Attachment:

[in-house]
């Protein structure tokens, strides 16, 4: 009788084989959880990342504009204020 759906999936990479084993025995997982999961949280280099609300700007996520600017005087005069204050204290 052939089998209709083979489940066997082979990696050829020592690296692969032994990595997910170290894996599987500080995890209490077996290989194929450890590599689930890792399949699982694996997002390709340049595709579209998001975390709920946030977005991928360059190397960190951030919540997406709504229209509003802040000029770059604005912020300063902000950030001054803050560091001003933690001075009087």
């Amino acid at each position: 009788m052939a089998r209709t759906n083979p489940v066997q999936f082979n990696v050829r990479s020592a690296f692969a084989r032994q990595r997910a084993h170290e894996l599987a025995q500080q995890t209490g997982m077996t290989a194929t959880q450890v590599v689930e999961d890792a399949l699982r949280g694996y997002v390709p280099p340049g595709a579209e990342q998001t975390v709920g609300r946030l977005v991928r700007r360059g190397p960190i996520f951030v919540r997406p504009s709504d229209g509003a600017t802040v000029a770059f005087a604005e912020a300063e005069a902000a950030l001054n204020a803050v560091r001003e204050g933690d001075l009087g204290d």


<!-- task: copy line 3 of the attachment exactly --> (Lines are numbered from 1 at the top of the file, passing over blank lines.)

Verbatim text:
């Amino acid at each position: 009788m052939a089998r209709t759906n083979p489940v066997q999936f082979n990696v050829r990479s020592a690296f692969a084989r032994q990595r997910a084993h170290e894996l599987a025995q500080q995890t209490g997982m077996t290989a194929t959880q450890v590599v689930e999961d890792a399949l699982r949280g694996y997002v390709p280099p340049g595709a579209e990342q998001t975390v709920g609300r946030l977005v991928r700007r360059g190397p960190i996520f951030v919540r997406p504009s709504d229209g509003a600017t802040v000029a770059f005087a604005e912020a300063e005069a902000a950030l001054n204020a803050v560091r001003e204050g933690d001075l009087g204290d």